Sump Pump Mistakes To Avoid
Your basement will get wet. It’s not a matter of “if”, but “when.” There’s a difference between a basement underwater and a wet basement.
One way of preventing your basement from going underwater is a sump pump. Sump pumps help to remove excess water in basements.
Avoid Sump Pump Mistakes
Your home may or may not require a sump pump. Needing a sump pump depends on a variety of things: your home’s age, where you live, and your area’s water table level. In the midwest, sump pumps are typically standard.
The sump pump is the heart of your plumbing system, extracting excess water out of your home through a discharge valve.
Most sump pumps are placed on a bed of gravel at the bottom of pit with a discharge pipe hooked to the circular ring on the left side of the unit. If installed properly, your sump pump collects all excess water surrounding your house.
If your home justifies having a sump pump, replacing it can be an expensive endeavor. Dodge sump pump mishaps by understanding the key component to its function and up keep:
Rule Of Thumb: Keep Your Home Dry
Keeping your basement dry is essential to the foundation integrity of your home. Water problems can wreak havoc on your basement—and on your wallet. There doesn’t have to be a big flood to cause damage. Smaller, slow leaks and cracks in your house structure can lead to unwanted water in your home.
And a wet basement is no fun.
Basement dampness and flooding is due in part to inclement weather and poor foundation. The other part of the equation is the system that’s controlling your water flow—your sump pump.
Avoid Sump Pump Blunders
1. Installation And Maintenance
Do it right. If you’re not experienced in sump pump installation, don’t do it yourself. Contact a plumbing professional. Proper installation and maintenance is paramount.
“We fix many mistakes. If you’re not a competent installer, we suggest not doing it yourself. We often see homeowners trying to cut corners with a sloppy DIY install. Call a professional if you need to. The cost to do it right is a whole lot less than to have to redo it.” —Rob D., R & D
Buy A Submersible Sump Pump
Purchase a submersible sump pump that can be placed inside the sump basin. Secure an airtight lid over your sump basin.This sealing lid will hold moisture inside the sump basin, preventing dampness. Submersible sump pumps make less noise and are terrific for finished basements that are used as living quarters.
Don’t install your sump pump and forget about it.
2. Loss Of Power
Sump pumps run on electricity. Fierce storms, gusting win, and lightning often knock out power—the same power that runs your sump pump. How can you avoid this?
Have A Back-Up Plan
If your sump pump is electrical, have a backup source of power. If there’s a strong storm in your area, your home can lose power.
Have a 12-volt deep cycle marine battery pack or a generator on hand to power your sump pump if your electricity goes out. Battery backup pumps cost around $300-$500. An electric charger keeps the backup fully charged.
Use a plastic case or build a wall mount to install this battery. Don’t install this battery on the floor. If your power goes out and your sump overflows, you don’t want your backup battery to get fried from its overflow of water.
Make sure an outlet is near your primary system and is mounted well above floor level. Avoid running extension cords across your basement from a sump pump motor to an outlet.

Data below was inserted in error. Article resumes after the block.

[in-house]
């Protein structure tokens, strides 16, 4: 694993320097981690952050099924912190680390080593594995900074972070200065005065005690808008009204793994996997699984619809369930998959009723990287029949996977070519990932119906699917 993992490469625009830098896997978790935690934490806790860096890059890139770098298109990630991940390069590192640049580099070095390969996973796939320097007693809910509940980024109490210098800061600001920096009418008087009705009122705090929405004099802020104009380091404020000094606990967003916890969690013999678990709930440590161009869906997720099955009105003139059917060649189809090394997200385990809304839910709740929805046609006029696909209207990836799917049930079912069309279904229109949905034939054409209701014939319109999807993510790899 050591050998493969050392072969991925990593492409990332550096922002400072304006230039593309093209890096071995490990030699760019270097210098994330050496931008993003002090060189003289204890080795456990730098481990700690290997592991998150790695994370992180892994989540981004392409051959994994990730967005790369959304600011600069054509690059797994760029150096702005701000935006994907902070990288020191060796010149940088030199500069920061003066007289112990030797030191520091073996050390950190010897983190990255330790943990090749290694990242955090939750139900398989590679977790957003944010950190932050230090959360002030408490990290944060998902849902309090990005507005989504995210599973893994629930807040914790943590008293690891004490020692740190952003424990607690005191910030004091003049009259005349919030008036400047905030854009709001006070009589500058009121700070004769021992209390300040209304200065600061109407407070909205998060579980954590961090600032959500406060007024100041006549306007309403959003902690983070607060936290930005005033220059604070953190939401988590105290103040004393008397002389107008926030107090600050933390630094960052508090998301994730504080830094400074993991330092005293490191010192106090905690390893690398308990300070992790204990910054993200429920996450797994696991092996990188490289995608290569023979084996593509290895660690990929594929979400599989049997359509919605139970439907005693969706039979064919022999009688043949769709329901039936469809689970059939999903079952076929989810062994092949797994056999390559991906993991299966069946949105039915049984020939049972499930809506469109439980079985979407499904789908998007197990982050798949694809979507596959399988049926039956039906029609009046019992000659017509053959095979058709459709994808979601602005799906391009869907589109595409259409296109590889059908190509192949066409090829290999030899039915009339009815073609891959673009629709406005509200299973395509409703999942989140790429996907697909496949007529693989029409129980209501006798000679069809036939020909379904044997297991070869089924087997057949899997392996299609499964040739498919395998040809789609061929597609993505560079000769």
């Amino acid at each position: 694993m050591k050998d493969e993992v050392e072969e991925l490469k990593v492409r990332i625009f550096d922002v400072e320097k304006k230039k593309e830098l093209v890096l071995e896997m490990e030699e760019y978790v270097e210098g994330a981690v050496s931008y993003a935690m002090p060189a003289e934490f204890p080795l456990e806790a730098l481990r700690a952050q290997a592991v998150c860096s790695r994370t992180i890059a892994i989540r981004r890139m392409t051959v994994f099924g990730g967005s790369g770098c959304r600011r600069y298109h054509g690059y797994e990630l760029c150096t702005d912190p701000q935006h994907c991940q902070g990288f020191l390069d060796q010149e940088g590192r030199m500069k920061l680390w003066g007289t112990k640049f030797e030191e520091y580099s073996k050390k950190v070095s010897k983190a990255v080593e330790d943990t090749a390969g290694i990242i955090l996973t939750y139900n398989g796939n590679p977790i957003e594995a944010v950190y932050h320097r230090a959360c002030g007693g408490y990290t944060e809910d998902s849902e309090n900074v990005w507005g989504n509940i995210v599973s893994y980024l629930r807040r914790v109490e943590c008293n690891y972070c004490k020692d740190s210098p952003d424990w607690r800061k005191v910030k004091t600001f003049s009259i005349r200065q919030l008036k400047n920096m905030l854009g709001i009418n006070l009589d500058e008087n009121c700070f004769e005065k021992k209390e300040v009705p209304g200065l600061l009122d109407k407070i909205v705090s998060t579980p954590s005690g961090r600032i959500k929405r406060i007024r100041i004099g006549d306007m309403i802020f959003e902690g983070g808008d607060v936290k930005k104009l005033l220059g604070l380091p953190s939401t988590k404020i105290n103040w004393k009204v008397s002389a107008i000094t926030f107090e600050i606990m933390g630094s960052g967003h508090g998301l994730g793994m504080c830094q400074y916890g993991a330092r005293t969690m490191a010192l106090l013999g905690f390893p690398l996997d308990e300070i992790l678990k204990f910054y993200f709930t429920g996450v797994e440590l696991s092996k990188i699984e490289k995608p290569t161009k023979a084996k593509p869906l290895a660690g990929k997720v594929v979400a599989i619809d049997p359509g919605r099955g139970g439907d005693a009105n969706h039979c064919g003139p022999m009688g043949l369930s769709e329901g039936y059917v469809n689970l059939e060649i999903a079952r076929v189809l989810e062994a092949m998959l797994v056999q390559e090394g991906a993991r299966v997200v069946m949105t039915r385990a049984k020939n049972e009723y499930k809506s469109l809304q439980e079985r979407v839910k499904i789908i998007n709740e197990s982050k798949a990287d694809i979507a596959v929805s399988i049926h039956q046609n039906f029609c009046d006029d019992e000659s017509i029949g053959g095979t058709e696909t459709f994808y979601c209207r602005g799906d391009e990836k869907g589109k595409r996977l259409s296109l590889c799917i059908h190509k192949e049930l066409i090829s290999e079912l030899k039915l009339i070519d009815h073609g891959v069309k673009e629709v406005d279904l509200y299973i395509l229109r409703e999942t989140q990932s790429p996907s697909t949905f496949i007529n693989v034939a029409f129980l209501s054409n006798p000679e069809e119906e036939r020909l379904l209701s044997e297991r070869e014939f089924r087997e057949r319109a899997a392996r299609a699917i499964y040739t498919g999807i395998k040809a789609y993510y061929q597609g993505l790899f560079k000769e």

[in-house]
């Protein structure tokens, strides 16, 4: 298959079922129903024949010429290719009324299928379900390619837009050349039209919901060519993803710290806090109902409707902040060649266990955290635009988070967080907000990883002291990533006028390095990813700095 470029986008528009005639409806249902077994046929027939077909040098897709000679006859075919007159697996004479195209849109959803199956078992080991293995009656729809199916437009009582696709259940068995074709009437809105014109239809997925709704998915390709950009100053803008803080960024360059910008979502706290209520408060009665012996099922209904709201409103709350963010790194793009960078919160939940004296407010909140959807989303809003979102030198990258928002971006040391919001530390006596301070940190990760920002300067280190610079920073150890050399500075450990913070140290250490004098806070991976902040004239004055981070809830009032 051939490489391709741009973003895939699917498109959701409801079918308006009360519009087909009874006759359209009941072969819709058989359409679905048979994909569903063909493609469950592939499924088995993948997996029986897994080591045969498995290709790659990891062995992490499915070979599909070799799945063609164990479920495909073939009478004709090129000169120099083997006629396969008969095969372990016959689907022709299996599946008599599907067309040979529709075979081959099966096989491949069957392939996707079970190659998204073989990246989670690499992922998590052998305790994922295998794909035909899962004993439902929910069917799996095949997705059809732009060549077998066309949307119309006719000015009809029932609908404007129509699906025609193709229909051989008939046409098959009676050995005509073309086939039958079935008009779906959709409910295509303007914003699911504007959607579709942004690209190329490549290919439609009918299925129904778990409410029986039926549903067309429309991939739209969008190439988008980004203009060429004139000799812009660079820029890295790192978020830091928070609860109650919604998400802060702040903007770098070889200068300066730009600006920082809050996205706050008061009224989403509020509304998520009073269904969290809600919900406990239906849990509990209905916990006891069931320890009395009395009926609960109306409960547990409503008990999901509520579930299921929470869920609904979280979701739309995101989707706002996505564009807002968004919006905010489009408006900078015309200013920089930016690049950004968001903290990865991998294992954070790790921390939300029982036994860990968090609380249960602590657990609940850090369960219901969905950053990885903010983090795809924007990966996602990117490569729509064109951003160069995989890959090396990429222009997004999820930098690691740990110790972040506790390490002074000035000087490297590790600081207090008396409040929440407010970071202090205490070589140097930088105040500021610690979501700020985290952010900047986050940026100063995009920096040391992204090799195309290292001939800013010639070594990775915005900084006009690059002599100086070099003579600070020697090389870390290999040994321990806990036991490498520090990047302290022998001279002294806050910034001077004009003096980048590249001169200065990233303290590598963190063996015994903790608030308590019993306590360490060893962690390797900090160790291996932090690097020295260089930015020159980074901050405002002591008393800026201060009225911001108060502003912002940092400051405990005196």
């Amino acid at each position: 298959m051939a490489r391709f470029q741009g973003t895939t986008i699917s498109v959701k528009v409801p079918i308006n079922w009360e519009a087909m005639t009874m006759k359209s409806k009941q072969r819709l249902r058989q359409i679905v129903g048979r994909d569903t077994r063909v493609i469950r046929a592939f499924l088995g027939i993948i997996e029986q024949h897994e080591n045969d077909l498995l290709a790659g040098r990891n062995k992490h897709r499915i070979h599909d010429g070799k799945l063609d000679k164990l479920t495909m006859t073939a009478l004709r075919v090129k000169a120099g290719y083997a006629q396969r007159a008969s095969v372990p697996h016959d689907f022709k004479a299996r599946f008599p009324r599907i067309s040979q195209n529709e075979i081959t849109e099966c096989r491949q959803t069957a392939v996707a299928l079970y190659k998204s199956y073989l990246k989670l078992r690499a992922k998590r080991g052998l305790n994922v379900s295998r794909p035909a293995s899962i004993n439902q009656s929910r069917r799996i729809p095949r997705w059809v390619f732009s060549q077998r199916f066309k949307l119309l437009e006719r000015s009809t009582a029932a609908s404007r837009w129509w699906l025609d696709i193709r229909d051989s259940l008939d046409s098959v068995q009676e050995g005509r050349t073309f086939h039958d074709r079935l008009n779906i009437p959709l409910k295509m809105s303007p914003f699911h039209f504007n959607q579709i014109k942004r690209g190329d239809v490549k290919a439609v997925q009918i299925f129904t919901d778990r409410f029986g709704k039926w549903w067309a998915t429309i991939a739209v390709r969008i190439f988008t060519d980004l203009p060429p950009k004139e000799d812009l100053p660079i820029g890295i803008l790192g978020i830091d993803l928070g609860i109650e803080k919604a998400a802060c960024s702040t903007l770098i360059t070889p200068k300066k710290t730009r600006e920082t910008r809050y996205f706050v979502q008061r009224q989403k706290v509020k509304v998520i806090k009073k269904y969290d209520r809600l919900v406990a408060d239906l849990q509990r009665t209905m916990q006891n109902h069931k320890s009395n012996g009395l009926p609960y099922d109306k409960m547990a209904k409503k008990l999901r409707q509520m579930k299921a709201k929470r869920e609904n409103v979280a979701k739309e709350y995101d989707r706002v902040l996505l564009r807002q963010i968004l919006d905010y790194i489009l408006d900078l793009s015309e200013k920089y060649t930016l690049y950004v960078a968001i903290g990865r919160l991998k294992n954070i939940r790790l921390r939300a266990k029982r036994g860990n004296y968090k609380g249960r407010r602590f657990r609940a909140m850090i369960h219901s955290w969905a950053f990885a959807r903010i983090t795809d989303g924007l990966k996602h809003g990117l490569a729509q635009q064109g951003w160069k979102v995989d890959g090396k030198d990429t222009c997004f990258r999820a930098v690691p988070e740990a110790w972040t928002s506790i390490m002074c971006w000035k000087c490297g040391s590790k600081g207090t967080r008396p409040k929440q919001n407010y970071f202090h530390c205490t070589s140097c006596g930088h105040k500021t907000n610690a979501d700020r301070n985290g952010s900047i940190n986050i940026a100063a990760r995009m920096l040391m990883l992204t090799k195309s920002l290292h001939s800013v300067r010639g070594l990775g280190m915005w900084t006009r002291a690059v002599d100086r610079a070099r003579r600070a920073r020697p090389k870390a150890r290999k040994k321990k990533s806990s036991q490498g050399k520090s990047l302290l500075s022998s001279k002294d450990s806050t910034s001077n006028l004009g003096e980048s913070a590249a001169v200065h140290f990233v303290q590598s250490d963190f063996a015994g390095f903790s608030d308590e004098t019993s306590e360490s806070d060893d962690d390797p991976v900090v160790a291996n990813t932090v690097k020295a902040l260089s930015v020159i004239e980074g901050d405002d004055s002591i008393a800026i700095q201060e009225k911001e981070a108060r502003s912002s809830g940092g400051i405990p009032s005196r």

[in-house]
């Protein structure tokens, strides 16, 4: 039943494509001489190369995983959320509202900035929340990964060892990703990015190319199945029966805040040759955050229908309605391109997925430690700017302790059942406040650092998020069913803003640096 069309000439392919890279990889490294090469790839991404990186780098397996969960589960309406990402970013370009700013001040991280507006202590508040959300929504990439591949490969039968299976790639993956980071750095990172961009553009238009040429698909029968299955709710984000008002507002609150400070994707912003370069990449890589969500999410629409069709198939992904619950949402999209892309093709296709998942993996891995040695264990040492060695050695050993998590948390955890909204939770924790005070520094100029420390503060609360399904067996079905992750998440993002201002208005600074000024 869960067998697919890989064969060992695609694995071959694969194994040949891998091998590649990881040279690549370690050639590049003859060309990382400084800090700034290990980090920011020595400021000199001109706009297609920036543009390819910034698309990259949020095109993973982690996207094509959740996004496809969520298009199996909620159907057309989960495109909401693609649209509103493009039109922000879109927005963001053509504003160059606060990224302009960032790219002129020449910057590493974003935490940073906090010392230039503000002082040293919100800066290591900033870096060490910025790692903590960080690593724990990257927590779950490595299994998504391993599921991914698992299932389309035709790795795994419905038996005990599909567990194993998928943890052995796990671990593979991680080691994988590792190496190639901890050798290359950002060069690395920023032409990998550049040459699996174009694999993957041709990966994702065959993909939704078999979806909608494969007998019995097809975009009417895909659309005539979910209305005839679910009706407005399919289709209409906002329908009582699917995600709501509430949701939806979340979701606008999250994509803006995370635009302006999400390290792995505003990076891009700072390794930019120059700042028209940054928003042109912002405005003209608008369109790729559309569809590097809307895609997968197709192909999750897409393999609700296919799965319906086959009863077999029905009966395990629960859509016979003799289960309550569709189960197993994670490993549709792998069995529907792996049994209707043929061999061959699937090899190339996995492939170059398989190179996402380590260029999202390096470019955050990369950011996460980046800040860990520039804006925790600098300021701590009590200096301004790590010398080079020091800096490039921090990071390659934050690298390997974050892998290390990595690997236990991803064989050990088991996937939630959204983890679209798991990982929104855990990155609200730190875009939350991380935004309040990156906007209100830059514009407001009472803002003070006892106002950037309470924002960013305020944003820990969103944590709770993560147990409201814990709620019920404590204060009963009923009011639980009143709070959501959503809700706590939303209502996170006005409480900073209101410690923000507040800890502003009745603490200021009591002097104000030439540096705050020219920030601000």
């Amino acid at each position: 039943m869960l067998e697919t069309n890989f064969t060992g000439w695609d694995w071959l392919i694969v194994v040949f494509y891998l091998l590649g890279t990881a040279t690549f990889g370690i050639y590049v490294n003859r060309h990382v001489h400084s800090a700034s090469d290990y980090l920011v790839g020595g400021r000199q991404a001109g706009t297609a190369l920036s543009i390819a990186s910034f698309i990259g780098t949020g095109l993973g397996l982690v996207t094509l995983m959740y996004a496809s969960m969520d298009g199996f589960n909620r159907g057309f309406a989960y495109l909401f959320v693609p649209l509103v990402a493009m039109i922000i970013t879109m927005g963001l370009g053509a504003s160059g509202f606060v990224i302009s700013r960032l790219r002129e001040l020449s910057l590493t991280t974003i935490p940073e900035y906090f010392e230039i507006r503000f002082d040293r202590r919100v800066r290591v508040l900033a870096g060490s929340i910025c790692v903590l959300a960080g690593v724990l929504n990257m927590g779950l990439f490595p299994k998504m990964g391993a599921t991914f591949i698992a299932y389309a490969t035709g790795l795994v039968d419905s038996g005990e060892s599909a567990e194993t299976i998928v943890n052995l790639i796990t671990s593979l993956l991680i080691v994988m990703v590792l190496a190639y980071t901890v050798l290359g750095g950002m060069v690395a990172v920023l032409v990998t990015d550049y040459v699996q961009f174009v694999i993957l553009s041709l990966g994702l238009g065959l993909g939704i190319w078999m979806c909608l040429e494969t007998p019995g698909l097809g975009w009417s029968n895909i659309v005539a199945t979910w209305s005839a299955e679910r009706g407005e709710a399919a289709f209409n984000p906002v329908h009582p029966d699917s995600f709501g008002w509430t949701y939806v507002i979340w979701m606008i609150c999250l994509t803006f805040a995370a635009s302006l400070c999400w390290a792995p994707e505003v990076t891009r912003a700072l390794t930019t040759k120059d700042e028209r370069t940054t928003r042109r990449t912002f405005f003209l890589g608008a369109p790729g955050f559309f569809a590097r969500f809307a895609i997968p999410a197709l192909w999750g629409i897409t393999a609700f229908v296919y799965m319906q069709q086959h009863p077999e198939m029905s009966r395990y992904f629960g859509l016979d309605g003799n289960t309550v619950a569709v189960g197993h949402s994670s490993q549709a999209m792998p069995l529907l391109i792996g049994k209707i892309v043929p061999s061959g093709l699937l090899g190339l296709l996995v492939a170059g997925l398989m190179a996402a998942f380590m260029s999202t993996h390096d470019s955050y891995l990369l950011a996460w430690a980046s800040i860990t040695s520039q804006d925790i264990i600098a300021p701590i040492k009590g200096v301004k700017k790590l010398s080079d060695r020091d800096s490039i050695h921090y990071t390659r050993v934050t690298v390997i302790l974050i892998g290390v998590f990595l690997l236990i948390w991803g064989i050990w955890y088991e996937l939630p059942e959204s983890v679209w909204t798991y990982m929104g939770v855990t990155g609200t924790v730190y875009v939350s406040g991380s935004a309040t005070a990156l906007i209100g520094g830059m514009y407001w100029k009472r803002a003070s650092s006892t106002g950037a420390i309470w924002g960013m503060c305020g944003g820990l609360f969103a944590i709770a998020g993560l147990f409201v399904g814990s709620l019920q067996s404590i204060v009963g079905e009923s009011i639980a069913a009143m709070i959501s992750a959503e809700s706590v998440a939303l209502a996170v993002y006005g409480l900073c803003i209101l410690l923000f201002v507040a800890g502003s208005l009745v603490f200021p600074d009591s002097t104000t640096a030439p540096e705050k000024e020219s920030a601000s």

3. Lack Of Testing
Sump Pump mistakes are common. Be proactive.
Test your sump pump often. Regular maintenance testing will give you ample time for repairs if needed. Don’t neglect testing for trouble.
How Do I Test My Sump Pump?
Slowly pour a five (5) gallon bucket of water in the drum to check for proper function. The pump should turn on immediately. If there’s a problem, shut it off and discharge the water. Repair may be necessary.
At night, inspect for slow leaks by taking a reading on your water meter. Don’t use any water overnight. Take a reading in the morning. If the reading has changed drastically, troubleshoot the leak and seek repair.
What Level Sump Pump Do You Have?
Level 1 Sump Pump: Poor drainage sump pumps run incessantly, even with little to no rain. Here it’s critical to keep your sump pumps well maintained. This sump pump is going off every two days. Testing is not required as often. In the event of system failure, keep a spare pump for quick replacement.
Level 2 Sump Pump: Ideal sump pump system design. This sump pump isn’t always running except in heavy rain. These sump pumps will require occasional testing to ensure proper performance.
Level 3 Sump Pump: Sump pump gold standard. This sump pump rarely turns on. Even in sideways downpours and thunderstorms, this system doesn’t go off. City municipality civil engineering is on your side if you own a system gem like this one. Test each year only.
Bad Discharge Pipe To Blame
All sump pumps have a discharge pipe that turns and angles along its travel path to remove water away from your house. A discharge pipe angle below the ground can break from unruly tree roots or debris. Inspect the end of your discharge pipe outside you home. If there’s an interior clog in your pipe, contact seek assistance right away.
If this unfortunate event happens, you’ll have to combat both your natural water flow, plus your backflow of everything your sump pump already pumped. Your sump pump won’t be able to keep up and your basement can flood.
Other Sump Pump Failures
Clear stuck float valve: Dislodge it by tapping on top of your sump pump pit.
Check for disconnected valves: If someone unplugs your pump and forgets to plug it back in, your unit won’t work. Basements don’t have a lot of plugs. Plug the pump back in!
Professionals Can Provide Sump Pump Tips
It’s advantageous to work with a trusted plumbing team who can inspect and fix sump pump systems.
Avoid sump pump mistakes! Contact your WaterWork Plumbing today: 248-542-8022